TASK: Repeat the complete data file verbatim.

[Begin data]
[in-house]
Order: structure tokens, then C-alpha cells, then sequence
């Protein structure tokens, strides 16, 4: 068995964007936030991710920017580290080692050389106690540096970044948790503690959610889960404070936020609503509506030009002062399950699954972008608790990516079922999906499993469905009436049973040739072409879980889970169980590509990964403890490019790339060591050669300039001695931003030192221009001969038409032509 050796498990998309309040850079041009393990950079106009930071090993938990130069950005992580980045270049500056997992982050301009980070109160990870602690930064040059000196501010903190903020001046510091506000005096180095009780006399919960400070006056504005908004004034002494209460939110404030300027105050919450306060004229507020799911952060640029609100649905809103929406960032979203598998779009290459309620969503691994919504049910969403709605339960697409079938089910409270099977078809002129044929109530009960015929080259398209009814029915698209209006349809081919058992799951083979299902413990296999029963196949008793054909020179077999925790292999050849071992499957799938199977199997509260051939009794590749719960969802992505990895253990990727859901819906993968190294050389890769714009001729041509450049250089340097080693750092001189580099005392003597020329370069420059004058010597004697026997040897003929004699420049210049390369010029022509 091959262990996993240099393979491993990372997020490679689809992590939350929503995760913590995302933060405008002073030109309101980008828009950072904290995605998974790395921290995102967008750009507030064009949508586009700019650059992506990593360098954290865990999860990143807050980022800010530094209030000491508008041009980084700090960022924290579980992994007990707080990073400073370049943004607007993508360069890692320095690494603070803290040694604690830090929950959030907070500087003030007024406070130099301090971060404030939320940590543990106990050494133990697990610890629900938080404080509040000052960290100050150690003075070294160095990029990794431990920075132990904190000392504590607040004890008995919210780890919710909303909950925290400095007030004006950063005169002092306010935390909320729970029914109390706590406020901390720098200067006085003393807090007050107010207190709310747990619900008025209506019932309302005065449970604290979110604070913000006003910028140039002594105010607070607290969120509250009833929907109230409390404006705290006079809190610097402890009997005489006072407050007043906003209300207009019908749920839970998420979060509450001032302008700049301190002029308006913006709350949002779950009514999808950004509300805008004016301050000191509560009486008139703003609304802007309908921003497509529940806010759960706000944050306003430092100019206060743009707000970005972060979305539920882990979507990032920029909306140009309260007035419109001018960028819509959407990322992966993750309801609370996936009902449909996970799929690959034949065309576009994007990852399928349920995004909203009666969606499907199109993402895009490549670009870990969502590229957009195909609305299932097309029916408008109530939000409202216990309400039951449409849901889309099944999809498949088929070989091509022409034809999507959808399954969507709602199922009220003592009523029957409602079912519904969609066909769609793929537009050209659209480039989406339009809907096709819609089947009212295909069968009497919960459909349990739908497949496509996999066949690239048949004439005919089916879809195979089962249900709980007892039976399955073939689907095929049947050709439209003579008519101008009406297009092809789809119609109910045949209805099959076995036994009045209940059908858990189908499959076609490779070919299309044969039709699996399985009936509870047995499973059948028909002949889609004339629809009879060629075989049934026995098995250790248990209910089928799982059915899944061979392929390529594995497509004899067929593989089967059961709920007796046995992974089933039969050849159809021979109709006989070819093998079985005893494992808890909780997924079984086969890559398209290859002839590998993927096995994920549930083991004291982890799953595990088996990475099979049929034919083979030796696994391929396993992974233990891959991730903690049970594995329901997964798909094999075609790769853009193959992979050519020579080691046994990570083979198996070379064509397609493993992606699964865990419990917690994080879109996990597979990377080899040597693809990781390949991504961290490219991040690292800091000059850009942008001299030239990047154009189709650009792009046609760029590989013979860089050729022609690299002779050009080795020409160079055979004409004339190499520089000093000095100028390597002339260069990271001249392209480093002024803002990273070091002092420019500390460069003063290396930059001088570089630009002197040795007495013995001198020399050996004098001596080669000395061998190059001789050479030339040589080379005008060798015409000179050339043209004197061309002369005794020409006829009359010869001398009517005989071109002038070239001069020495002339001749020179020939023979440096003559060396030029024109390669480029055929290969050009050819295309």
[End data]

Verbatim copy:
[in-house]
Order: structure tokens, then C-alpha cells, then sequence
């Protein structure tokens, strides 16, 4: 068995964007936030991710920017580290080692050389106690540096970044948790503690959610889960404070936020609503509506030009002062399950699954972008608790990516079922999906499993469905009436049973040739072409879980889970169980590509990964403890490019790339060591050669300039001695931003030192221009001969038409032509 050796498990998309309040850079041009393990950079106009930071090993938990130069950005992580980045270049500056997992982050301009980070109160990870602690930064040059000196501010903190903020001046510091506000005096180095009780006399919960400070006056504005908004004034002494209460939110404030300027105050919450306060004229507020799911952060640029609100649905809103929406960032979203598998779009290459309620969503691994919504049910969403709605339960697409079938089910409270099977078809002129044929109530009960015929080259398209009814029915698209209006349809081919058992799951083979299902413990296999029963196949008793054909020179077999925790292999050849071992499957799938199977199997509260051939009794590749719960969802992505990895253990990727859901819906993968190294050389890769714009001729041509450049250089340097080693750092001189580099005392003597020329370069420059004058010597004697026997040897003929004699420049210049390369010029022509 091959262990996993240099393979491993990372997020490679689809992590939350929503995760913590995302933060405008002073030109309101980008828009950072904290995605998974790395921290995102967008750009507030064009949508586009700019650059992506990593360098954290865990999860990143807050980022800010530094209030000491508008041009980084700090960022924290579980992994007990707080990073400073370049943004607007993508360069890692320095690494603070803290040694604690830090929950959030907070500087003030007024406070130099301090971060404030939320940590543990106990050494133990697990610890629900938080404080509040000052960290100050150690003075070294160095990029990794431990920075132990904190000392504590607040004890008995919210780890919710909303909950925290400095007030004006950063005169002092306010935390909320729970029914109390706590406020901390720098200067006085003393807090007050107010207190709310747990619900008025209506019932309302005065449970604290979110604070913000006003910028140039002594105010607070607290969120509250009833929907109230409390404006705290006079809190610097402890009997005489006072407050007043906003209300207009019908749920839970998420979060509450001032302008700049301190002029308006913006709350949002779950009514999808950004509300805008004016301050000191509560009486008139703003609304802007309908921003497509529940806010759960706000944050306003430092100019206060743009707000970005972060979305539920882990979507990032920029909306140009309260007035419109001018960028819509959407990322992966993750309801609370996936009902449909996970799929690959034949065309576009994007990852399928349920995004909203009666969606499907199109993402895009490549670009870990969502590229957009195909609305299932097309029916408008109530939000409202216990309400039951449409849901889309099944999809498949088929070989091509022409034809999507959808399954969507709602199922009220003592009523029957409602079912519904969609066909769609793929537009050209659209480039989406339009809907096709819609089947009212295909069968009497919960459909349990739908497949496509996999066949690239048949004439005919089916879809195979089962249900709980007892039976399955073939689907095929049947050709439209003579008519101008009406297009092809789809119609109910045949209805099959076995036994009045209940059908858990189908499959076609490779070919299309044969039709699996399985009936509870047995499973059948028909002949889609004339629809009879060629075989049934026995098995250790248990209910089928799982059915899944061979392929390529594995497509004899067929593989089967059961709920007796046995992974089933039969050849159809021979109709006989070819093998079985005893494992808890909780997924079984086969890559398209290859002839590998993927096995994920549930083991004291982890799953595990088996990475099979049929034919083979030796696994391929396993992974233990891959991730903690049970594995329901997964798909094999075609790769853009193959992979050519020579080691046994990570083979198996070379064509397609493993992606699964865990419990917690994080879109996990597979990377080899040597693809990781390949991504961290490219991040690292800091000059850009942008001299030239990047154009189709650009792009046609760029590989013979860089050729022609690299002779050009080795020409160079055979004409004339190499520089000093000095100028390597002339260069990271001249392209480093002024803002990273070091002092420019500390460069003063290396930059001088570089630009002197040795007495013995001198020399050996004098001596080669000395061998190059001789050479030339040589080379005008060798015409000179050339043209004197061309002369005794020409006829009359010869001398009517005989071109002038070239001069020495002339001749020179020939023979440096003559060396030029024109390669480029055929290969050009050819295309």